CUCC Reads discussion

Climate Church, Climate World: How People of Faith Must Work for Change
This topic is about Climate Church, Climate World
Climate Church - Week 4 > Week 4 - Question 1

Comments Showing 1-4 of 4 (4 new)    post a comment »
dateDown arrow    newest »

message 1: by Jane (new)

Jane EGS | 32 comments Mod
Antal’s suggestions for public witness invite the church (and those in the church) to wade into complex decision-making at a personal cost. Choose one of the suggestions that intrigues you. What might your congregation do to help you sustain the work involved in the decision-making and to help you bear the cost?

message 2: by Jane (new)

Jane EGS | 32 comments Mod
I find that I am made more courageous by hearing the stories of my friend's struggles and decisions to step outside their comfort zone into action. Succeeded, failed-but-tried, and failed-to-try are all transforming of my personal infrastructure. The more stories I hear, the more "normal" it becomes for me to act. For example, I know that I need to practice respect for those whose priorities and choices are different from mine ... to really listen to them, to seek shared values, to recognize them as beloved by God. The voice in my head isn't generally strong enough to alter my behavior, and I haven't even got the framing up to house a creative and loving disagreement. Mason's sermon had a profound impact on me... both because he articulated the value of a house built for respect and love, and he gave examples of what that might look like from his own life.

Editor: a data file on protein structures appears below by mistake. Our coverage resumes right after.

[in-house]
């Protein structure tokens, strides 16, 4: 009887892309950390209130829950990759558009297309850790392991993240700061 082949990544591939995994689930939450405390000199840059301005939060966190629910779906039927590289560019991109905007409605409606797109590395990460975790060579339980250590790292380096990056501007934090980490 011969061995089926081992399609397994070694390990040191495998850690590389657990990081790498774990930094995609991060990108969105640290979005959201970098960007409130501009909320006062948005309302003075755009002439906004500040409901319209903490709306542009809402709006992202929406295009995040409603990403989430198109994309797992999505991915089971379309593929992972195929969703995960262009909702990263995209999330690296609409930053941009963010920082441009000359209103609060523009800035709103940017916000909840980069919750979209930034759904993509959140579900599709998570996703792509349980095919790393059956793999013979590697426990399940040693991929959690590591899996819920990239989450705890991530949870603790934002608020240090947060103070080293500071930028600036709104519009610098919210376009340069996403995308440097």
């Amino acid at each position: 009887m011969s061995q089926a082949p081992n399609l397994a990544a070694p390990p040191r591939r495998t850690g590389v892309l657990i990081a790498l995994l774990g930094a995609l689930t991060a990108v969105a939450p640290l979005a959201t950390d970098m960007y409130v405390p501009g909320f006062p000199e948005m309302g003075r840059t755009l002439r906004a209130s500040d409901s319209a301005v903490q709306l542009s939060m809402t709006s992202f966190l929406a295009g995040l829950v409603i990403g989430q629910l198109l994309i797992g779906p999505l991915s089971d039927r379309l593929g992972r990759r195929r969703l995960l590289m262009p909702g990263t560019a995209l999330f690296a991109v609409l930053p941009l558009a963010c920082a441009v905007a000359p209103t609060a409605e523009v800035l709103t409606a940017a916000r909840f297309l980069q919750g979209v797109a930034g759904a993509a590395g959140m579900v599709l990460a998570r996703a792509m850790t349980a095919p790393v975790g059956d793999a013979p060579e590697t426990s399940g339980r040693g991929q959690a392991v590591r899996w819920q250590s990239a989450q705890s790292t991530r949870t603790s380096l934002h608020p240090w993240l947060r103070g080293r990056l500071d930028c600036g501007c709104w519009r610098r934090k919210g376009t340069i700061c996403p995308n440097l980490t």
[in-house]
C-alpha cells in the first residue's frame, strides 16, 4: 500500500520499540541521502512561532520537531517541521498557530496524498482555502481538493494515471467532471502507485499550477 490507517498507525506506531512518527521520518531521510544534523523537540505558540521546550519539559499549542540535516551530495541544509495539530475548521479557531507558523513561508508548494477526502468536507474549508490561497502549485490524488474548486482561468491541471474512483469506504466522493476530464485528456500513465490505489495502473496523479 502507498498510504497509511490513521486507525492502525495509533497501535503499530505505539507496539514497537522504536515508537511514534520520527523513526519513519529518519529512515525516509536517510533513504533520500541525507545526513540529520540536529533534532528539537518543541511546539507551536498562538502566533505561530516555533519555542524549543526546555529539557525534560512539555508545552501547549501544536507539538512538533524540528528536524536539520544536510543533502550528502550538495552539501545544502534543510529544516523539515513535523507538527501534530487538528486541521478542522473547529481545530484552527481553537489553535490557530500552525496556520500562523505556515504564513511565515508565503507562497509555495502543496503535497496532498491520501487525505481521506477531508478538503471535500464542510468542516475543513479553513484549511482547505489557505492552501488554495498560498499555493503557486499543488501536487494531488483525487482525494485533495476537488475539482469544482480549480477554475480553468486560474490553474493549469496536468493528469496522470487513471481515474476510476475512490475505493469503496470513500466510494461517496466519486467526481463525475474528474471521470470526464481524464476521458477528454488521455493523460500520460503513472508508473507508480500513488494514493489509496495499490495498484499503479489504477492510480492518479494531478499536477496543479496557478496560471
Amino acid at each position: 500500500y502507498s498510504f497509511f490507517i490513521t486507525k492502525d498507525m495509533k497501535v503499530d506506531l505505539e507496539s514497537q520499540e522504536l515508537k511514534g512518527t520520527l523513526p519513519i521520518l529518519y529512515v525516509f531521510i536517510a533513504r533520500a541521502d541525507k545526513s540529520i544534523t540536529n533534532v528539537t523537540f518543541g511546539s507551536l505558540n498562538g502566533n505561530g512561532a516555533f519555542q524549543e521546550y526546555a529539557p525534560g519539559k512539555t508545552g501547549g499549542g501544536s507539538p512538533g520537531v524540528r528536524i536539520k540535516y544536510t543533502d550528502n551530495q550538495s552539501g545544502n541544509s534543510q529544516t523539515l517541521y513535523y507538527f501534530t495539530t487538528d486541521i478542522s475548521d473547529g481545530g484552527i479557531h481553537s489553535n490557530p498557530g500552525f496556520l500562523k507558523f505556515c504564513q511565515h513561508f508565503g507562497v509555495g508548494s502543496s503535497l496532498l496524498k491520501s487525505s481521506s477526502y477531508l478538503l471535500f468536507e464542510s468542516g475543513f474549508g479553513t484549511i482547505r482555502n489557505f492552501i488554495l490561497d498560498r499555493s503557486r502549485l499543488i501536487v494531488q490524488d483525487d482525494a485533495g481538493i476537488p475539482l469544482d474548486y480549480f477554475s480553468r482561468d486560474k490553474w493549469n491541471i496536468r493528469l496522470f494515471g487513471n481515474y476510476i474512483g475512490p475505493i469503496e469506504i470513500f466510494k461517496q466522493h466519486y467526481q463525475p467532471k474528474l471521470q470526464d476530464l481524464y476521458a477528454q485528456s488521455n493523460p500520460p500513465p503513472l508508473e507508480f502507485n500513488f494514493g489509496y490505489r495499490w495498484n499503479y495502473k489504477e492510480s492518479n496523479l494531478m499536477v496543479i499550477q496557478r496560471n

So, keep those stories coming, friends. Catch me in the hall, meet with me over coffee, send me an email, gather with me in small groups, chat with me at a protest, speak your truth from the pulpit.

message 3: by Gary (new)

Gary Smith | 10 comments On page 145, Jim talks about gratitude and fear. He says that “fear that what we love will be destroyed is a powerful catalyst for action.” He then goes on to say, though, that “the most powerful motivators and sustainers of change are love and gratitude.”
I agree. fear can get you started, but too much fear is incapacitating. We must remember our love for Creation, communicate that and seek the support and love of our friends to sustain us and broaden the effort.

Skip Stoddard | 10 comments Regarding the role of fear: If Silent Spring eventually resulted in the banning of DDT, I am not sure how much part the prologue “A fable for tomorrow” played. It is pretty scary though, and got people’s attention. Is there a similar “fable” for climate change? I know there are numerous apocalyptic films and books, but I don’t know of any that have had any serious impact on public opinion. An Inconvenient Truth should have, but clearly did not.

back to top